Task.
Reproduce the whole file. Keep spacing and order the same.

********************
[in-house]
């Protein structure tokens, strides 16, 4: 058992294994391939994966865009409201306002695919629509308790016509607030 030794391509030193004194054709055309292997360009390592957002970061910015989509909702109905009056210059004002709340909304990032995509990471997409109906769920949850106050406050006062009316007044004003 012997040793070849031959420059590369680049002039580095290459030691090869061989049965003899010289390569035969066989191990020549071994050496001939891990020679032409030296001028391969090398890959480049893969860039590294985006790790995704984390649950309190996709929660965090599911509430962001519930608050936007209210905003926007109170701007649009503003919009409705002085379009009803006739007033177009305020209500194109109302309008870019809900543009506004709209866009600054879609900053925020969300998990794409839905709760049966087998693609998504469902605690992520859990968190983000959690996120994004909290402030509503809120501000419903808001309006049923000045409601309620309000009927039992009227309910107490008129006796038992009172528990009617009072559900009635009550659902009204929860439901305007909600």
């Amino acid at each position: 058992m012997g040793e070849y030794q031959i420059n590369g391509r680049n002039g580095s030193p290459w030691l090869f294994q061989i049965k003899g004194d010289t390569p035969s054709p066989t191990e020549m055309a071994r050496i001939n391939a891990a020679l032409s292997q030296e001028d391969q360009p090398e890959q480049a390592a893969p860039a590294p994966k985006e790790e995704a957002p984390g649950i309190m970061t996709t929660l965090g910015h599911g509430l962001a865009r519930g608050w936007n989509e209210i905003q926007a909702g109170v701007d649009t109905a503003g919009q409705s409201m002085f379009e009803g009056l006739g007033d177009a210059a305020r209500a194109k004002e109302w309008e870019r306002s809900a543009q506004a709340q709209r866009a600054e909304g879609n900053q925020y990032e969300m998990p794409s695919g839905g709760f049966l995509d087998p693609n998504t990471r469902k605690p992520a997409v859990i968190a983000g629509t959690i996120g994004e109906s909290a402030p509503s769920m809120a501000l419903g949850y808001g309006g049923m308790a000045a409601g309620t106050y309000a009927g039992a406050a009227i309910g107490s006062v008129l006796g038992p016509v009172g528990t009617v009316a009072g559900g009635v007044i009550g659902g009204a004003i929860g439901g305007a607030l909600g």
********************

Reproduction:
[in-house]
């Protein structure tokens, strides 16, 4: 058992294994391939994966865009409201306002695919629509308790016509607030 030794391509030193004194054709055309292997360009390592957002970061910015989509909702109905009056210059004002709340909304990032995509990471997409109906769920949850106050406050006062009316007044004003 012997040793070849031959420059590369680049002039580095290459030691090869061989049965003899010289390569035969066989191990020549071994050496001939891990020679032409030296001028391969090398890959480049893969860039590294985006790790995704984390649950309190996709929660965090599911509430962001519930608050936007209210905003926007109170701007649009503003919009409705002085379009009803006739007033177009305020209500194109109302309008870019809900543009506004709209866009600054879609900053925020969300998990794409839905709760049966087998693609998504469902605690992520859990968190983000959690996120994004909290402030509503809120501000419903808001309006049923000045409601309620309000009927039992009227309910107490008129006796038992009172528990009617009072559900009635009550659902009204929860439901305007909600």
């Amino acid at each position: 058992m012997g040793e070849y030794q031959i420059n590369g391509r680049n002039g580095s030193p290459w030691l090869f294994q061989i049965k003899g004194d010289t390569p035969s054709p066989t191990e020549m055309a071994r050496i001939n391939a891990a020679l032409s292997q030296e001028d391969q360009p090398e890959q480049a390592a893969p860039a590294p994966k985006e790790e995704a957002p984390g649950i309190m970061t996709t929660l965090g910015h599911g509430l962001a865009r519930g608050w936007n989509e209210i905003q926007a909702g109170v701007d649009t109905a503003g919009q409705s409201m002085f379009e009803g009056l006739g007033d177009a210059a305020r209500a194109k004002e109302w309008e870019r306002s809900a543009q506004a709340q709209r866009a600054e909304g879609n900053q925020y990032e969300m998990p794409s695919g839905g709760f049966l995509d087998p693609n998504t990471r469902k605690p992520a997409v859990i968190a983000g629509t959690i996120g994004e109906s909290a402030p509503s769920m809120a501000l419903g949850y808001g309006g049923m308790a000045a409601g309620t106050y309000a009927g039992a406050a009227i309910g107490s006062v008129l006796g038992p016509v009172g528990t009617v009316a009072g559900g009635v007044i009550g659902g009204a004003i929860g439901g305007a607030l909600g």